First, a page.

Transplant Patient

Heartless Bastards finds new sound in new town


On "The Arrow Killed the Beast," the centerpiece of Heartless Bastards' fourth album, Arrow, tumbleweed peals of pedal steel tailspin toward distant tympanic thunder as a lonely acoustic guitar forges determinedly forward. The track is indicative of a new tone the band has adopted since frontwoman Erika Wennerstrom moved to Austin, Texas. She related the song to a friend's place in Marfa, Texas, that the band sometimes visits to get away.

"It's an old bunkhouse on a ranch that's been in his family a long time and he offers to let friends stay there," Wennerstrom said. "All that west Texas desert scenery and driving back and forth between Austin and Marfa, [the] mountains and desert imagery seeped in."

Certainly there's a feeling of majesty abutting wide-open expanse throughout the new album, which is a far cry from the sound of the band's first two records. Then again, Heartless Bastards is a much different band than the blusey, blustery, riff-rock power trio that got its start nearly a decade ago in Cincinnati, backed by Wennerstrom's grainy alto. But in 2008, as the band was getting ready to record its third album, Wennerstrom and bassist Mike Lamping ended a nine-year relationship.

"It was kind of hard to continue playing together after we split up, so I just decided to start over the whole band and I moved to Austin. I had family here and my management was here," said Wennerstrom.

When a few months of searching failed to turn up appropriate band members, she went into the studio by herself to record with producer Mike McCarthy.

"He was like, 'Just concentrate on finishing the songs for the album and I've got some people I think will work out great. If you don't feel there's chemistry, we'll cross that bridge when we come to it,'" she said.

That's how 2009's The Mountain got its start. While in retrospect, listeners can hear antecedents in the band's prior two releases, The Mountain felt like a dramatic left turn. The rugged Midwestern bar band swagger gave way to more circumspect numbers--like the emotional, banjo-driven "Had To Go," in which Wennerstrom recounts leaving her home, or the ambling, Neil Young-ish country-rocker "Sway," in which Wennerstrom's vocals adopt a smoky jazz-blues shimmy reminiscent of Jolie Holland.

With The Mountain finished, Wennerstrom again started to look for new bandmates. And while it may seem that difficulty finding musicians in Austin is a bit like the difficulty finding actors in Los Angeles, it's apparent Wennerstrom was interested in the comfort of like-minded souls as much as anything. She recruited bassist Jesse Ebaugh, whose talent she noted in Cincinnati and who was willing to relocate after his own breakup. Drummer Dave Colvin was in the first incarnation of the Bastards and ran into Wennerstrom in Austin. The timing was perfect--he'd just finished up a degree in jazz studies a month earlier. The final piece was Mark Nathan, soundman for one of Heartless Bastards' first post-move tours, who was brought on basically sight unseen.

"We'd been hearing he was a really good guitarist from mutual friends, and we knew we wanted to add a guitarist," Wennerstrom recalled. "We ended up getting along with Mark really great and had a lot of similar tastes, which were very broad. ... We were like, 'Let's give it a try,' and he's been with us ever since."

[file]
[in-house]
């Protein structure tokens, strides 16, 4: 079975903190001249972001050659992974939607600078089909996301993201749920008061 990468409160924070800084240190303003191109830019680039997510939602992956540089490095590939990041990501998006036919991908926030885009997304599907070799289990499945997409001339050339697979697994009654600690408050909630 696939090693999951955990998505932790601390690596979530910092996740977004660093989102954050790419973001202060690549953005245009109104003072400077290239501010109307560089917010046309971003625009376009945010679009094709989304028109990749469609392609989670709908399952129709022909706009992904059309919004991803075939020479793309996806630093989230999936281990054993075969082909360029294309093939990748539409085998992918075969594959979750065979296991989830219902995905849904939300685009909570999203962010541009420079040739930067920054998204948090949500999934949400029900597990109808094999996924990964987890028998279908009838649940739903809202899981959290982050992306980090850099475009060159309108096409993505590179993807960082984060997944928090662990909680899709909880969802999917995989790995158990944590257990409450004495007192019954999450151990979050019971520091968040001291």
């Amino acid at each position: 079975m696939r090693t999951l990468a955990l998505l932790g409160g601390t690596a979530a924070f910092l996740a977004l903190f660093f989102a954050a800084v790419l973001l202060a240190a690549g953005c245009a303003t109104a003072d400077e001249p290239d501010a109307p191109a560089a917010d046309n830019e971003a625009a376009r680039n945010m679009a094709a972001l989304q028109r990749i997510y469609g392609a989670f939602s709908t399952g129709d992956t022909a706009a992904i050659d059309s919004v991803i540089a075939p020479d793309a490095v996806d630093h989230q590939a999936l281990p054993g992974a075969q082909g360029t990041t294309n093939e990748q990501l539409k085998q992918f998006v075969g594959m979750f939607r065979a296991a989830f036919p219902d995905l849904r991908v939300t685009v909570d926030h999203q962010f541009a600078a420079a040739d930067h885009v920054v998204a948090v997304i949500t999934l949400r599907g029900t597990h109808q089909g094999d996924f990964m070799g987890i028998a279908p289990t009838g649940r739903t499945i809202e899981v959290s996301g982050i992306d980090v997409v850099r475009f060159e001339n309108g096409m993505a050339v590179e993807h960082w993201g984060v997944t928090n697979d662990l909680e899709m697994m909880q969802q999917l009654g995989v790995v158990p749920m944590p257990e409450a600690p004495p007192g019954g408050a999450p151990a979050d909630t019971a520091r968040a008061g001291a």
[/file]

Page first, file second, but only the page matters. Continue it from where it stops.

Wennerstrom is excited about her new band, and that drove her approach to Arrow. The idea was to capture the band's live energy in the studio. The band spent a month on the road with the Drive-By Truckers to hone its songs and presentation before going in to record, and it apparently worked. The group laid down basic drum-bass-guitar tracks that were pretty convincing.

"Once we got into the studio and contemplated putting layers on things, we listened and were like, 'A lot of this doesn't need anything,'" she said. "We'd even done some layers here or there and we took them away."

This less-is-more approach also applies to the guitars, which often feature Wennerstrom on acoustic and Nathan on the only electric. It results in a more spacious sound--an idea Wennerstrom got from listening to T. Rex, Rolling Stones' "Street Fighting Man" and Thin Lizzy's cover of the Irish traditional "Whiskey in the Jar." The acoustic-electric contrast gives the album a striking ambiance.

"Yeah, it really separates Mark's guitar sound and mine and adds a lot of space, but it's full at the same time," Wennerstrom said.

The album's tone is shaped by the breakup's aftermath. Songs like the aforementioned "The Arrow Killed the Beast," and the rootsy rocker "Parted Ways" are all about new directions, self-discovery and the process of putting the past behind you, which has taken Wennerstrom time.

"I thought through the time period of moving to Austin and all the touring on The Mountain, I started to sort of get myself back. I just think my outlook on so many things is different now," Wennerstrom said.

So it's not surprising Heartless Bastards has taken on a different guise, considering the new lineup and Wennerstrom's new outlook.

"I feel like I'm growing as a songwriter, and I'm feeling more comfortable branching out and trying new styles I've always been interested in," she said. "I'm more and more comfortable experimenting with different directions."

While she understands that the new sounds might be a challenge to old fans, she doesn't feel she can afford to pay attention to that.

"I find the response to the band just keeps getting more positive, but the fact is, you just can't please everybody," said Wennerstrom. "When you're creating something and presenting it to people, you have to be excited about it and feel good about it or how can you really expect other people to? So I just write songs that I like and hope people respond."

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